I'm Matt and I'm currently a Senior (C/O 2014) at Georgetown University in Washington D.C!

Fandoms. Politics. Humor. Random other things.

My face.

League of Legends: Elivmar
Battle.net(SC2, D3, WoW): Elivmar#1193
Add me! I always need more people to play with!


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I’ve been seeing a lot of posts about chicken nuggets and fried chicken and unf now I want some. 

17yr:

if u didnt know my height (or actually dont) how tall would u think i am?

wolf-and-kitten:

This is so perfect
Zoom Info
wolf-and-kitten:

This is so perfect
Zoom Info
wolf-and-kitten:

This is so perfect
Zoom Info
wolf-and-kitten:

This is so perfect
Zoom Info
wolf-and-kitten:

This is so perfect
Zoom Info
wolf-and-kitten:

This is so perfect
Zoom Info
wolf-and-kitten:

This is so perfect
Zoom Info
wolf-and-kitten:

This is so perfect
Zoom Info

wolf-and-kitten:

This is so perfect

punkjr:

bookoisseur:

wanderingweasleys:

shardwick:

Fun at Weasley’s Wizard Wheezes.

#ActualSiblings

The look on her face."I have been dealing with this for 10 years. You don’t even know."

This brings me much joy.
Zoom Info
punkjr:

bookoisseur:

wanderingweasleys:

shardwick:

Fun at Weasley’s Wizard Wheezes.

#ActualSiblings

The look on her face."I have been dealing with this for 10 years. You don’t even know."

This brings me much joy.
Zoom Info

punkjr:

bookoisseur:

wanderingweasleys:

shardwick:

Fun at Weasley’s Wizard Wheezes.

#ActualSiblings

The look on her face.

"I have been dealing with this for 10 years. You don’t even know."

This brings me much joy.

massiv3:

so when are we gonna stop pretending beer tastes good

Anonymous said: hey again! nope, I wasn't the previous asker! one more question: do you find that LG and LR are harder in the older tests? (1990s) Those games kind of kick my ass compared to the more recent ones that power score features

I actually didn’t take many of the earliest tests. I mostly did PTs 20+ so I don’t really know. I’ve heard people say that they’re not necessarily harder, just “different.” Nonetheless, there’s occasionally oddball LG’s and LR questions on modern tests so it’s best to be prepared.

I need to eat and work out but all I want to do is sit here. 

Anonymous said: hi! I know you're not an LSAT help tumblr or anything like that, but you seem really knowledgable and helpful. Right now it's been about a month since I started studying, and I feel like I've got an okay grasp on LR. I've done 4 practice tests, and I'm consistently getting around 6 wrong on each LR section. Did you ever have an "aha!" epiphany moment when it comes to LR? Where you hit a certain number of practice test and just started to understand/see the blatant wrong answers?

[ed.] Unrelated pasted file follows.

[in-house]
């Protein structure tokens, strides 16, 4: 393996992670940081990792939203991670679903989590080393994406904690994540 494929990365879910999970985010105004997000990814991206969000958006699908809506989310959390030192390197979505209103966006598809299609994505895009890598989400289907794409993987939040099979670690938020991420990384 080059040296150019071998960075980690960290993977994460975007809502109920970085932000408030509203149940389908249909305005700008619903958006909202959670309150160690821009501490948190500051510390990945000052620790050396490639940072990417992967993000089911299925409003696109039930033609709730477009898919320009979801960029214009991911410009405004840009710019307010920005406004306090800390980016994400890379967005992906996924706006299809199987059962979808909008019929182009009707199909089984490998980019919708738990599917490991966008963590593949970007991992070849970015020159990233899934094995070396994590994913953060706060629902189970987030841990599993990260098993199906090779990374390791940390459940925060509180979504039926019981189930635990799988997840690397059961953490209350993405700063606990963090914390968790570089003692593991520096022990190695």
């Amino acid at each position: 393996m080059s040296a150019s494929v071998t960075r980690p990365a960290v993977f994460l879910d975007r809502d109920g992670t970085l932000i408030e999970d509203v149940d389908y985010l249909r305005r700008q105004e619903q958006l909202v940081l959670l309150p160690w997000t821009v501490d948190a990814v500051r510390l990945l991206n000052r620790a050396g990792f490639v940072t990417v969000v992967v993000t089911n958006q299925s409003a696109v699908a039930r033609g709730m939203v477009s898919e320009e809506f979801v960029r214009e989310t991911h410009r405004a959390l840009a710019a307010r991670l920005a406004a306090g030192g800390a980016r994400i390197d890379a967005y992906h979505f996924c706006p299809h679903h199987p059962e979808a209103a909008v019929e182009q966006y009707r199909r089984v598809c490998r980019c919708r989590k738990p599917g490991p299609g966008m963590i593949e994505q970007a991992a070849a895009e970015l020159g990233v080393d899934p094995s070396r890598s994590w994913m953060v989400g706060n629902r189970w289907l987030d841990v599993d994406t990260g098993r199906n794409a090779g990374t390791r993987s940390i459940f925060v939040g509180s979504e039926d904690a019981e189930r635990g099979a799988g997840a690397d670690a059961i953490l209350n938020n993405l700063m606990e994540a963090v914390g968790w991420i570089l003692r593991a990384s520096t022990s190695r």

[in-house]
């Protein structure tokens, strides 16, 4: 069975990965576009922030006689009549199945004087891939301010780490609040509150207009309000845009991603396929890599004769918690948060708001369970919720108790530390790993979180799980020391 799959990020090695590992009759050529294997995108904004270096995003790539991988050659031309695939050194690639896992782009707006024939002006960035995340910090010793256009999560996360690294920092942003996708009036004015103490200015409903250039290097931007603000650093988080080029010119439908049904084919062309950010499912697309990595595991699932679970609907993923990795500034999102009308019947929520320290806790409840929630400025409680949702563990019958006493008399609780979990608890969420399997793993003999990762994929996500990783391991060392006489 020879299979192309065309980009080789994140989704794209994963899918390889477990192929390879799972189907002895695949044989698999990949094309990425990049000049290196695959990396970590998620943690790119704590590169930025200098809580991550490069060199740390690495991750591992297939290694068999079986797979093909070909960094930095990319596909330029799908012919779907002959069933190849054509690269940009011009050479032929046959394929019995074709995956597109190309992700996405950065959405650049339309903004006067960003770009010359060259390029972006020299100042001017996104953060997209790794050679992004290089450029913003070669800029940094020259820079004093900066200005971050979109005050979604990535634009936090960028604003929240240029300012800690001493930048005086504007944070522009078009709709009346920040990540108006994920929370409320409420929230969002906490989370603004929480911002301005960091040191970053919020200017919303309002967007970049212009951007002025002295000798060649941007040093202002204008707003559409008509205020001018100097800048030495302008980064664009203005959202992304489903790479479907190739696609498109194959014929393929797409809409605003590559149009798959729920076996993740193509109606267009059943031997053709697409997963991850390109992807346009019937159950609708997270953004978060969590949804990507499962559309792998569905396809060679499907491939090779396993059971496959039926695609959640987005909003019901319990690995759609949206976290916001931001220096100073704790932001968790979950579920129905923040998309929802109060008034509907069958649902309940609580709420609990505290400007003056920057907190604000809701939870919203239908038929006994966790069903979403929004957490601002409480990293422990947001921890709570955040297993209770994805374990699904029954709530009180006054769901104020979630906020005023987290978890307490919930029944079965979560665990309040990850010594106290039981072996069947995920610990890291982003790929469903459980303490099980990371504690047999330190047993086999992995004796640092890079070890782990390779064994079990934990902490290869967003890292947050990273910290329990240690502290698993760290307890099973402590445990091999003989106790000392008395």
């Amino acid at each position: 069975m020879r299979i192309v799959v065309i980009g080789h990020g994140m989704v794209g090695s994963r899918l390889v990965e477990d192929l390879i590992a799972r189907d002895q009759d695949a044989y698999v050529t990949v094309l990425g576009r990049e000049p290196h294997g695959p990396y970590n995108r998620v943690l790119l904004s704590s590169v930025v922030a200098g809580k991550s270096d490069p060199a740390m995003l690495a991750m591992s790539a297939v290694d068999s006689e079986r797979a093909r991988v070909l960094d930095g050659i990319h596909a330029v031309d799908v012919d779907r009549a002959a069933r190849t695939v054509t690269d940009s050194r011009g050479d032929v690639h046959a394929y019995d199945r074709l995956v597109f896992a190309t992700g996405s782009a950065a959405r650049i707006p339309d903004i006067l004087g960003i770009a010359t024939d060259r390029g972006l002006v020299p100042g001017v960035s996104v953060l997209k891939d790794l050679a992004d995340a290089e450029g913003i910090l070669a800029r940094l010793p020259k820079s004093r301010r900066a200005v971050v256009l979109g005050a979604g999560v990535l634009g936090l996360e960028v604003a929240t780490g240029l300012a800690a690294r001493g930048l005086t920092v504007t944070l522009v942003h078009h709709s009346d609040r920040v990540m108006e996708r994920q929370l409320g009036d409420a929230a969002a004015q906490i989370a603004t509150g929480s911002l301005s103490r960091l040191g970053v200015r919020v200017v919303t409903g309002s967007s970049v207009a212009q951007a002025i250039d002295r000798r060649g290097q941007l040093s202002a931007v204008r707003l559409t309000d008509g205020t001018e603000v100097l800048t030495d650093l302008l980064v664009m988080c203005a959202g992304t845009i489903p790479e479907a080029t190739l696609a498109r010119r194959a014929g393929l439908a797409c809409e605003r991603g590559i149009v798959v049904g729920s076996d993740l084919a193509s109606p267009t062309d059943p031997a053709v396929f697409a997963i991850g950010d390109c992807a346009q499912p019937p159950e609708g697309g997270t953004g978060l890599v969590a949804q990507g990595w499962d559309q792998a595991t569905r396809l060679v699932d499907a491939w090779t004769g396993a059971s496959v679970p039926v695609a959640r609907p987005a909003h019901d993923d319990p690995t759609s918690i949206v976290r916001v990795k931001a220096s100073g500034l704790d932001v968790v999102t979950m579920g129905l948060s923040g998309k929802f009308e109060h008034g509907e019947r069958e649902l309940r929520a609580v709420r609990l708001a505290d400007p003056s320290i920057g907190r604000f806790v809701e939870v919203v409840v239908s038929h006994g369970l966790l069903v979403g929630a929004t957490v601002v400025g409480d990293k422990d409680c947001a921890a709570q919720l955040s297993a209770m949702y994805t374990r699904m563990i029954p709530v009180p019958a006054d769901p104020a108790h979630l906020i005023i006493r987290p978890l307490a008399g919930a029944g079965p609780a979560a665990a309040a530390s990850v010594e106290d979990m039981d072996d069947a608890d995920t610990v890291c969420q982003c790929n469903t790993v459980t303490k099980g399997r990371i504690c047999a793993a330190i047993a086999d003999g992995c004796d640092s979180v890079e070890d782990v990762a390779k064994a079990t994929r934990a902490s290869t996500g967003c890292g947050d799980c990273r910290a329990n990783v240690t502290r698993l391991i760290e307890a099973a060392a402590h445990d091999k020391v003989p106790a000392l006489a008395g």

Sorry it took me so long to get back to this - busy day.

To be honest, there was no sudden moment where I crossed the hump and suddenly started doing better. It was a continuous struggle to progressively do better. I’d occasionally go -4 on LR one day and -6 the next. It was a lot of work to get myself consistently going -0 to -2 throughout the sections. Even then I’d still have an off day where I’d do worse. Probably not quite the answer you want to hear, sorry =P. 

Not sure if you’re the same anon as earlier, but like I said in some previous posts, drilling questions by “type” is incredibly helpful to learning where you’re weak. Try using this website: lsatqa.com. You can put in your results and it’ll break it down by what you’re good at and not. You can use Cambridge drilling packets to figure it out as well, and target what you need work on. Work hard on identifying questions you know you’re bad at while taking PT’s, and spend extra time on those. If there’s 23 LR questions, you shouldn’t split your time evenly, but instead give yourself more time on what you need to know. If you know you’re bad at paradox, you’ll work extra hard when you see that question. The idea of a time “bank” is very helpful. Beyond that, it comes down to repetition. Keep working at it until you’ve worked out the kinks and can spot the issues you previously were unable to. 

It’s frustrating and demoralizing that it’s such a slow process, going through ups and downs, but you have to stick through it and keep working. Law school isn’t going to be any different, and that’s three years long. I saw the LSAT (beyond the admissions point of view) as a way to test my mettle and whether or not I’ll be able to handle continuously studying in law school. Additionally, don’t be afraid to retake in December if you need to. An increase of a few points on the LSAT doesn’t sound like a lot, but it can mean a massively better scholarship at much better schools.